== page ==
Anyway, this is something that’s always here. It’s always affecting me. It’s never gone.

What I notice is that unless I broadcast some signal of pain, people seem to forget I’m in any pain at all. If I don’t talk about it, and I don’t grimace or vomit or lie down in a dark room with ice packs on my head, people assume it’s not there. And then they attribute all kinds of things that are pain-related, to other things entirely.

And then when I do show it, it’s “Oh, do you have a headache today?”

And I keep thinking, “Okay, how many times have I explained to you that I’ve always got a headache? If I don’t have a headache, that will be news.”

In So You Know a Dyke with CFS, Carolyn Gage writes:

DO ask me how I am when we get together for an activity. That lets me know that you are willing to be my ally in confronting the challenges I am meeting during the time we are together. I have come to learn that when you don’t ask, it means you don’t want to know. It means that your plan is to grant me the “privilege” of being considered your able-bodied peer for the duration of our activity. In other words, my illness will only be real for you if I bring it up. Experience has taught me that this attitude results in your equating my mentioning of symptoms with my causing those symptoms. And you will oppress me accordingly.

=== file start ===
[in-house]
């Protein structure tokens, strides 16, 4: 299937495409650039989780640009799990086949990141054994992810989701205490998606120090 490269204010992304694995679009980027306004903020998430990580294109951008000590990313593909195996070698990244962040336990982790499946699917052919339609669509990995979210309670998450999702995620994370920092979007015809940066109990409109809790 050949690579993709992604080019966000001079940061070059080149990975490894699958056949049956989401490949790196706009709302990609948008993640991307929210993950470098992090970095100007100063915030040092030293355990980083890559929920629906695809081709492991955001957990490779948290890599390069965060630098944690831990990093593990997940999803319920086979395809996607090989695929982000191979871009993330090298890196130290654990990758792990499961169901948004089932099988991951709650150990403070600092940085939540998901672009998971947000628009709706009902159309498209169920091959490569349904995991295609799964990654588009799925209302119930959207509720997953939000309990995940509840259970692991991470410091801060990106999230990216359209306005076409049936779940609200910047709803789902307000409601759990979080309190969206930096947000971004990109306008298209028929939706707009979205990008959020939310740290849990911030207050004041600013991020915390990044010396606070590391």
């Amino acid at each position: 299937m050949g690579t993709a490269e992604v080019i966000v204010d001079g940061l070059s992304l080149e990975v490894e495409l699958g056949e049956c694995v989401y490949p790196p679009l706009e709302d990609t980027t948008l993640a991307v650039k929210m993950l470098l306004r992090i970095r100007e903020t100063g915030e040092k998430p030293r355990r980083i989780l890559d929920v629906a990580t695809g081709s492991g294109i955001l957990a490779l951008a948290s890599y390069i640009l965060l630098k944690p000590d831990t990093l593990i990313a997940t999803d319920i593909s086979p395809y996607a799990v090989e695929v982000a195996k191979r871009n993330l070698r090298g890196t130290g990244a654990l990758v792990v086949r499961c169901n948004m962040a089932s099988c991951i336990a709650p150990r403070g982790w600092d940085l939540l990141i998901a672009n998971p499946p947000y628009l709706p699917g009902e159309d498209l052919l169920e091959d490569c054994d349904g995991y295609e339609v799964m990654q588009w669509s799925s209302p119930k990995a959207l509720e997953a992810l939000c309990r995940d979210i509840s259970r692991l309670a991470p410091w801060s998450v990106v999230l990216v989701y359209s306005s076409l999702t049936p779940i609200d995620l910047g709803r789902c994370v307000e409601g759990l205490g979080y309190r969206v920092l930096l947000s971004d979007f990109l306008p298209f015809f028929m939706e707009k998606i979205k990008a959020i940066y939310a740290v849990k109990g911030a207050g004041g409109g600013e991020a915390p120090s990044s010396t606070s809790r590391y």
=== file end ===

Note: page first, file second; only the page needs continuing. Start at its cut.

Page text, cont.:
(Emphasis mine.) That seems, to me, to be exactly what is happening. People seem to expect this migraine business to be something that just goes away. Even if they’re told that it’s ongoing, I’m not sure they believe it. So, it’s only real when I mention it or give some indication that it’s going on.

In October, my roommate mentioned, also, that people who don’t have migraines seem to think that since they’re common, they must be mild. She said that a lot of people don’t even believe the degree of pain and other unpleasantness a migraine can cause, let alone that a migraine could last a long time. Others, including especially people who get migraines only temporarily, don’t believe a person could function with a migraine, so would disbelieve this from a totally different angle.